Q: Well, there are terrorists out there.

A There are terrorists out there. But the day-to-day reality is you are safer than you’ve ever been: the problem is you’ve never been safe! We realize that, underneath, that fear is a part of American culture, a part of the post-9/H culture, and fear turns to rage very quickly in America.

Q: To quote the film: “Anyone can cross that line. Anyone could be a killer.” Do you agree?

A: I do. I think, under the right circumstances, absolutely. We are emotional beings, and the instrument of death, a gun, shouldn’t be in the hands of a feeling human being.

Q: Whose hands should it be in?

A: I don’t know. Maybe it shouldn’t be in anybody’s hands.

Q: But is there a streak of feminist empowerment in your character’s actions? A cop in the film says, “Women kill their friends, husbands, shit they love.” You kill strangers in the street.

A: Such a big part of the female psyche is that we hate inwards. What if there was a woman who said, “I’m not going to be that kind of victim. I’m not going to hurt myself, I’m going to hurt you.” What would that feel like? This was no feminist design on my part— although I call myself a feminist—but that’s exhilarating to women who see this movie.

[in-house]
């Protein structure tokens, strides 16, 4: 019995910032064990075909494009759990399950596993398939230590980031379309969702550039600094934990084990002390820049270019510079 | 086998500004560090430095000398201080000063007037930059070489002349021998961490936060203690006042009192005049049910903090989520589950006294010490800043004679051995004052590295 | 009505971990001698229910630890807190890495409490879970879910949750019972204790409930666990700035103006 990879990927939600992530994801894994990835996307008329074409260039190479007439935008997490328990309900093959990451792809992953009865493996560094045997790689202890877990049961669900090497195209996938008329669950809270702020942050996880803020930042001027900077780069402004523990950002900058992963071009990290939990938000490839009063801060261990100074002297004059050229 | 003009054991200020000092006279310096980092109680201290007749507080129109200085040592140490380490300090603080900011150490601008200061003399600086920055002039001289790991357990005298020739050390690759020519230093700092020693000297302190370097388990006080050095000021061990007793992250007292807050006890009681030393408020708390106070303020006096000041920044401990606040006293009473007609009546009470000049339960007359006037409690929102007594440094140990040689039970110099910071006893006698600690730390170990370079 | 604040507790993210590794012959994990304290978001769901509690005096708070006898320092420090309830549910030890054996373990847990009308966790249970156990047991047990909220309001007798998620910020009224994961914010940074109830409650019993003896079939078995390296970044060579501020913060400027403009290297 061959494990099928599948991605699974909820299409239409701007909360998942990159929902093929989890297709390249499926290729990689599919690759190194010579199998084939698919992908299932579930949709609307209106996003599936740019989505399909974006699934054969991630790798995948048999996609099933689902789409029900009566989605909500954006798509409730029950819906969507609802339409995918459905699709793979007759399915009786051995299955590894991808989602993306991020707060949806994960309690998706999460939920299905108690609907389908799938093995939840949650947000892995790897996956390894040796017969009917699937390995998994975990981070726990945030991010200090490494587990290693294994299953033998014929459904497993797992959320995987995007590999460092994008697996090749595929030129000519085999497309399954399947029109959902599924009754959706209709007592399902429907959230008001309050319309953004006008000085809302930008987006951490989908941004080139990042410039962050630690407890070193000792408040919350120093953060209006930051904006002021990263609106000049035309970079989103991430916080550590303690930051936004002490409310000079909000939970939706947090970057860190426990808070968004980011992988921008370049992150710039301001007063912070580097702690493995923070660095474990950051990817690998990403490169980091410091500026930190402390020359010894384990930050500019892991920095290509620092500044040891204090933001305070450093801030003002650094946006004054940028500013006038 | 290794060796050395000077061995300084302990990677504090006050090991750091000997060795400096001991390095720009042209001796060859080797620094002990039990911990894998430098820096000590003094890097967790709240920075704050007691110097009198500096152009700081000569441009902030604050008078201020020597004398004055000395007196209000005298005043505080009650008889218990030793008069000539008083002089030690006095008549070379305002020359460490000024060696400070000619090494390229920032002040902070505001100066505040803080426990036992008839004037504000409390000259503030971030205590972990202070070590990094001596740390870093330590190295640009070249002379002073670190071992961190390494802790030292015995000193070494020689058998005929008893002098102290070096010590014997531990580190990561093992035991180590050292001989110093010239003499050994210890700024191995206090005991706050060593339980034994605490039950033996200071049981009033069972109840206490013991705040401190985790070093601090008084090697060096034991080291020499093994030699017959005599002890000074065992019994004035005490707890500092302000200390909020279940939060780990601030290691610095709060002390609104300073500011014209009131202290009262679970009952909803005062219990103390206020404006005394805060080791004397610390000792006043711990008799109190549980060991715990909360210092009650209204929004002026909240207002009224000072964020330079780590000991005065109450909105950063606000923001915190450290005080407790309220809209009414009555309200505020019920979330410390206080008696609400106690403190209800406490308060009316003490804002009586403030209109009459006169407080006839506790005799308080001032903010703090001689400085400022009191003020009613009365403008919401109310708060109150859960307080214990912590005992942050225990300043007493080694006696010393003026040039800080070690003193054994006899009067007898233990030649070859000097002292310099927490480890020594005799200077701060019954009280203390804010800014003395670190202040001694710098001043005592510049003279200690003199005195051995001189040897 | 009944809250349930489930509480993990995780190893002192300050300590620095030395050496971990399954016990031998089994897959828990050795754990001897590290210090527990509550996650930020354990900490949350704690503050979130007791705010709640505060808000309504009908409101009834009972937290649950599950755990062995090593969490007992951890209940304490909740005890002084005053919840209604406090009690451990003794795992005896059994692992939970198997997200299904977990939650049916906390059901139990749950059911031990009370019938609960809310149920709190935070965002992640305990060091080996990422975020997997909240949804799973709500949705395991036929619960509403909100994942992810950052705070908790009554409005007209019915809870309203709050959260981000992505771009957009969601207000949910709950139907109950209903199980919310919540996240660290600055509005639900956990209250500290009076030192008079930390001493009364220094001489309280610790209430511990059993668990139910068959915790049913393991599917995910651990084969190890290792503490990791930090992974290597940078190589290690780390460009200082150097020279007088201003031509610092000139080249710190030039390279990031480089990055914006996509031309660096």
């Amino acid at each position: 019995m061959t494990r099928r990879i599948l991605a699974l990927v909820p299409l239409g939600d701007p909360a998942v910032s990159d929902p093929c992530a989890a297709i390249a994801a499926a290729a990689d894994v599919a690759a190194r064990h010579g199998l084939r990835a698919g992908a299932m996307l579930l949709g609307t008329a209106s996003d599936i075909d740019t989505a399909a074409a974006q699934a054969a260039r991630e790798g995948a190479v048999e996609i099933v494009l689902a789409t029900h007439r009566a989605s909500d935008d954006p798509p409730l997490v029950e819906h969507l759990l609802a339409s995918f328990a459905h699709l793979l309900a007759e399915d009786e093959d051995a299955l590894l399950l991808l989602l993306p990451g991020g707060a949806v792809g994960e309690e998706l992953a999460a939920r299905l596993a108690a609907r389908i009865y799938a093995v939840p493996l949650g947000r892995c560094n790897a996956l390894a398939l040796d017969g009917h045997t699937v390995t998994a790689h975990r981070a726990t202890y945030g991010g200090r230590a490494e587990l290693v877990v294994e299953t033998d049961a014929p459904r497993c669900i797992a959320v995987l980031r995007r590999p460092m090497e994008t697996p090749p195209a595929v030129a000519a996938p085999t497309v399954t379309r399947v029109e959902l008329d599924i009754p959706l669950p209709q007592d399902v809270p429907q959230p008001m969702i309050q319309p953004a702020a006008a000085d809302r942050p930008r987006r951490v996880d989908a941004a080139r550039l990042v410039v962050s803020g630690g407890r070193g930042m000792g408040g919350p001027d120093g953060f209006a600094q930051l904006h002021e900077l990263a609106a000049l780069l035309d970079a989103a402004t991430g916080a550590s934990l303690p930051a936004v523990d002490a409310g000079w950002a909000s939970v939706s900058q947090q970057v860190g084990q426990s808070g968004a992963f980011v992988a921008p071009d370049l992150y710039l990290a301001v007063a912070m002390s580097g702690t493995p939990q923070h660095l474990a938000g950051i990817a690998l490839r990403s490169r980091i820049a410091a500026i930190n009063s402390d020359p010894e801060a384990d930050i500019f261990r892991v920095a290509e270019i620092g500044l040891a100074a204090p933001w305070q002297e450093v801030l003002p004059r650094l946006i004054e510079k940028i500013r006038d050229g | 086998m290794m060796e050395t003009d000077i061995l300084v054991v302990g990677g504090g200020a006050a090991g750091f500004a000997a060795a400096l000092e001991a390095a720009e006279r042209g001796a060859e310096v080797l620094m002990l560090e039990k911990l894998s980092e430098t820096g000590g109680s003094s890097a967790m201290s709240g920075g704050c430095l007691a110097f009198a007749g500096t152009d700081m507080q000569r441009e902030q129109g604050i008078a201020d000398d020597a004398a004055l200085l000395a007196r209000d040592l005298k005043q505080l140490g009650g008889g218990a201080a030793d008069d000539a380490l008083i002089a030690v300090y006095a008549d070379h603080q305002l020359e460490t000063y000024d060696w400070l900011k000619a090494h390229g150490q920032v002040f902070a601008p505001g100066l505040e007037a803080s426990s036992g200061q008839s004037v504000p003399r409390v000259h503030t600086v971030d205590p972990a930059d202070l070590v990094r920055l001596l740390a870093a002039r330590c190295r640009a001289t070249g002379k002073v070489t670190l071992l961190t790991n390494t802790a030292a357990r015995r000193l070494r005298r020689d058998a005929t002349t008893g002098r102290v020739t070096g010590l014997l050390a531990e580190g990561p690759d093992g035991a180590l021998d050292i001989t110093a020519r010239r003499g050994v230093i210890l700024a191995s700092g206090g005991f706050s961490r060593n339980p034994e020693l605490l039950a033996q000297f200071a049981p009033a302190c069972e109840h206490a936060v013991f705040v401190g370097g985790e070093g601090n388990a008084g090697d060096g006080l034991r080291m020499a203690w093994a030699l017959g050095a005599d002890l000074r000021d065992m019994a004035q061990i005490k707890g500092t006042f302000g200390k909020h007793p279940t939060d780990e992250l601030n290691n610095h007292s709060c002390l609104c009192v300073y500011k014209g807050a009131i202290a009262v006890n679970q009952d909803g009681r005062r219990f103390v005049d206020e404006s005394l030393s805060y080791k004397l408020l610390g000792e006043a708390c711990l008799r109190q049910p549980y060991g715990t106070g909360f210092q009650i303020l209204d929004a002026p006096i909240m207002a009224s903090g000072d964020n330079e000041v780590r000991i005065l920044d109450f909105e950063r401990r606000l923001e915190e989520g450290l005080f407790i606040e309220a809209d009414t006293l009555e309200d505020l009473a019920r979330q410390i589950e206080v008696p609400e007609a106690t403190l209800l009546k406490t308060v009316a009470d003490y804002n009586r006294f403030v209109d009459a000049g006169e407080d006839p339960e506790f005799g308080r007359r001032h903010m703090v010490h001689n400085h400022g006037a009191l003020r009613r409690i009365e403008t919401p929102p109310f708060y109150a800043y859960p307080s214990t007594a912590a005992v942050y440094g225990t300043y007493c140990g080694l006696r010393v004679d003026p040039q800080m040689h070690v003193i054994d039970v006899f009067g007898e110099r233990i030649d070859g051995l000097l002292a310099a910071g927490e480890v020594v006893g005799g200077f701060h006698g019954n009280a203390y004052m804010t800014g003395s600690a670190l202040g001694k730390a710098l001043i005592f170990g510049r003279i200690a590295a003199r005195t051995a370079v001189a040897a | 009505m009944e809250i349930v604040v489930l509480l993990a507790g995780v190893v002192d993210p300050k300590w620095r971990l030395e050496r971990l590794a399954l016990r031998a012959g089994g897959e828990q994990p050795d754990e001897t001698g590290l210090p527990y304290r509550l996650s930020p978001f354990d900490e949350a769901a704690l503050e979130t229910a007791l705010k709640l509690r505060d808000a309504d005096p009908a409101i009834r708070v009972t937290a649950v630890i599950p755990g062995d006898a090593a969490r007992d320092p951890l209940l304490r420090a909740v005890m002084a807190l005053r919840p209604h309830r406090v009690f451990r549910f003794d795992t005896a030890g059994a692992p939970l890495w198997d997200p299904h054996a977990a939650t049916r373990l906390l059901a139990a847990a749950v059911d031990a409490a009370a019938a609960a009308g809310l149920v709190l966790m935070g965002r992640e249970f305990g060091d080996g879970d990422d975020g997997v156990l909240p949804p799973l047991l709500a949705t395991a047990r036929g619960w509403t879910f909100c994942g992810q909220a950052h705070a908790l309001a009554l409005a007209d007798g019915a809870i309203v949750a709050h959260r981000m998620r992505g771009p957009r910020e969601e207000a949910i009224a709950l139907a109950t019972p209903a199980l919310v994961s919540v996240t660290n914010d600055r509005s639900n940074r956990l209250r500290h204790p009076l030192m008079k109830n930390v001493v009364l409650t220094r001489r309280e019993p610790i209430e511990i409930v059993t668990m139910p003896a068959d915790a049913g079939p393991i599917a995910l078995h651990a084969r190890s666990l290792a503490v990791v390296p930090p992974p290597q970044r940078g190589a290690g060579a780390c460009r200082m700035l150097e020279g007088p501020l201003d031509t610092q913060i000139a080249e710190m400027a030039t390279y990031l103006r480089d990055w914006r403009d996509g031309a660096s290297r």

Q: The vigilante’s gun and the paparazzi’s camera could be metaphors for each other.

A: That was Neil [Jordan] who made that happen. In the film, they have the video where they’re videotaping the beating. Apparently that’s a phenomenon that’s happening very, very often in Europe, and he read about it.

Q: Since we first met, in 1991, the wattage of celebrity journalism has cranked up exponentially. Does it alarm you?

A: When I was 18 they didn’t have those lenses. We were wild and nuts and we did stupid stuff, and we hung out in New York and never went to sleep. I don’t know who I would be if they had had those things.

Q: You ?nean you did Lindsay Lohan stuff back then and didn’t get caught?

A: I had my moments, I guess. It was a different time, and yes, there was not the celebrity culture that there is now, and I think I might have quit.

Q: You’ve succeeded in staying out of the tabloid glare. How do you manage that?